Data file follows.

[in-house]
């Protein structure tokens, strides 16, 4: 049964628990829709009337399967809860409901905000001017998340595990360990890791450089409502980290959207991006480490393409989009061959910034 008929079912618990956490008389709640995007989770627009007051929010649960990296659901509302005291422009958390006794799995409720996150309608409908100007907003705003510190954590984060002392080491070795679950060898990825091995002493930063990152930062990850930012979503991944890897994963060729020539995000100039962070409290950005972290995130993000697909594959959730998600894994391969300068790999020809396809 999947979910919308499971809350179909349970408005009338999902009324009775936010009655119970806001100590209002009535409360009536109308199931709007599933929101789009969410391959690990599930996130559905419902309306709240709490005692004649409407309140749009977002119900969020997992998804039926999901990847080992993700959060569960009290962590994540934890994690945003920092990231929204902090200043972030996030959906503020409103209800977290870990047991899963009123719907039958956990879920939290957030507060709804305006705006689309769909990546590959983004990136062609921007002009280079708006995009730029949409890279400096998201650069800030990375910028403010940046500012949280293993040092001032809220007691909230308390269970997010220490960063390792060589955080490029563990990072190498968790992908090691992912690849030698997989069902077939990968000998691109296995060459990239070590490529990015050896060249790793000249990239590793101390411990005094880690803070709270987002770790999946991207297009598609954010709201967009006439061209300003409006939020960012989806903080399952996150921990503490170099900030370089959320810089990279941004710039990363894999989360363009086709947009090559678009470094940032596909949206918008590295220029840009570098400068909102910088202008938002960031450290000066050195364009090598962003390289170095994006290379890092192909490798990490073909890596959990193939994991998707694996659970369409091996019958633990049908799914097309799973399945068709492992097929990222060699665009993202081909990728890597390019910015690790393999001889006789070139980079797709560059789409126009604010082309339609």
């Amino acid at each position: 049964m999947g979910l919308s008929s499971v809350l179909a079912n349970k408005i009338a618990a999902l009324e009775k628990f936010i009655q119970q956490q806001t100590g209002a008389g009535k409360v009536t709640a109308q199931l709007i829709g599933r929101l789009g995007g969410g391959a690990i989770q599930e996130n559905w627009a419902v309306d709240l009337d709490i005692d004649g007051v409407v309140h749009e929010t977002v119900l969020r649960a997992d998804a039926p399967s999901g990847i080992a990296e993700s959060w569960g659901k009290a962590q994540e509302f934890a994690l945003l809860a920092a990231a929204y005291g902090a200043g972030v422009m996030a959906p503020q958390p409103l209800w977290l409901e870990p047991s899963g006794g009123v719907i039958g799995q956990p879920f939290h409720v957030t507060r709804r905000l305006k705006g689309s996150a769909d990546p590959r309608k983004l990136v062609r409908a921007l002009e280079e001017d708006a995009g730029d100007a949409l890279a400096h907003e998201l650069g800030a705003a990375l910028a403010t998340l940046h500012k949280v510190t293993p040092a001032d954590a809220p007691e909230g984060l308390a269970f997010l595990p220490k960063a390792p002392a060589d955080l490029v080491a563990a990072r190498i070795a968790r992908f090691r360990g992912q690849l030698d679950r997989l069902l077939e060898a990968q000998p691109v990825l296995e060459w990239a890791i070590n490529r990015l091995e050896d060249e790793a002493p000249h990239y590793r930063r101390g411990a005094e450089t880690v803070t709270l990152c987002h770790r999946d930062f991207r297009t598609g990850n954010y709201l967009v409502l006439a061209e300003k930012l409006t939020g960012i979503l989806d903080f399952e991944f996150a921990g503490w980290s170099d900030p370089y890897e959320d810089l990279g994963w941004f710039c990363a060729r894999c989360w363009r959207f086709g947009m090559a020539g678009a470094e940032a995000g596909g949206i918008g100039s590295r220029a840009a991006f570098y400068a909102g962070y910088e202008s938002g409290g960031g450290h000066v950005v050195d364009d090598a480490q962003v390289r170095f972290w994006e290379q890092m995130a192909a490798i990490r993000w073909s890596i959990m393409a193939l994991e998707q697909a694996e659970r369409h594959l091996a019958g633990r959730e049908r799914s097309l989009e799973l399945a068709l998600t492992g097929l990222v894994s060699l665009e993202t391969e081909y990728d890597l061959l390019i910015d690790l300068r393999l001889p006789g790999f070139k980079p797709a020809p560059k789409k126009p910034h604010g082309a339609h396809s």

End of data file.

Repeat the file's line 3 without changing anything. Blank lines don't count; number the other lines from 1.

């Amino acid at each position: 049964m999947g979910l919308s008929s499971v809350l179909a079912n349970k408005i009338a618990a999902l009324e009775k628990f936010i009655q119970q956490q806001t100590g209002a008389g009535k409360v009536t709640a109308q199931l709007i829709g599933r929101l789009g995007g969410g391959a690990i989770q599930e996130n559905w627009a419902v309306d709240l009337d709490i005692d004649g007051v409407v309140h749009e929010t977002v119900l969020r649960a997992d998804a039926p399967s999901g990847i080992a990296e993700s959060w569960g659901k009290a962590q994540e509302f934890a994690l945003l809860a920092a990231a929204y005291g902090a200043g972030v422009m996030a959906p503020q958390p409103l209800w977290l409901e870990p047991s899963g006794g009123v719907i039958g799995q956990p879920f939290h409720v957030t507060r709804r905000l305006k705006g689309s996150a769909d990546p590959r309608k983004l990136v062609r409908a921007l002009e280079e001017d708006a995009g730029d100007a949409l890279a400096h907003e998201l650069g800030a705003a990375l910028a403010t998340l940046h500012k949280v510190t293993p040092a001032d954590a809220p007691e909230g984060l308390a269970f997010l595990p220490k960063a390792p002392a060589d955080l490029v080491a563990a990072r190498i070795a968790r992908f090691r360990g992912q690849l030698d679950r997989l069902l077939e060898a990968q000998p691109v990825l296995e060459w990239a890791i070590n490529r990015l091995e050896d060249e790793a002493p000249h990239y590793r930063r101390g411990a005094e450089t880690v803070t709270l990152c987002h770790r999946d930062f991207r297009t598609g990850n954010y709201l967009v409502l006439a061209e300003k930012l409006t939020g960012i979503l989806d903080f399952e991944f996150a921990g503490w980290s170099d900030p370089y890897e959320d810089l990279g994963w941004f710039c990363a060729r894999c989360w363009r959207f086709g947009m090559a020539g678009a470094e940032a995000g596909g949206i918008g100039s590295r220029a840009a991006f570098y400068a909102g962070y910088e202008s938002g409290g960031g450290h000066v950005v050195d364009d090598a480490q962003v390289r170095f972290w994006e290379q890092m995130a192909a490798i990490r993000w073909s890596i959990m393409a193939l994991e998707q697909a694996e659970r369409h594959l091996a019958g633990r959730e049908r799914s097309l989009e799973l399945a068709l998600t492992g097929l990222v894994s060699l665009e993202t391969e081909y990728d890597l061959l390019i910015d690790l300068r393999l001889p006789g790999f070139k980079p797709a020809p560059k789409k126009p910034h604010g082309a339609h396809s």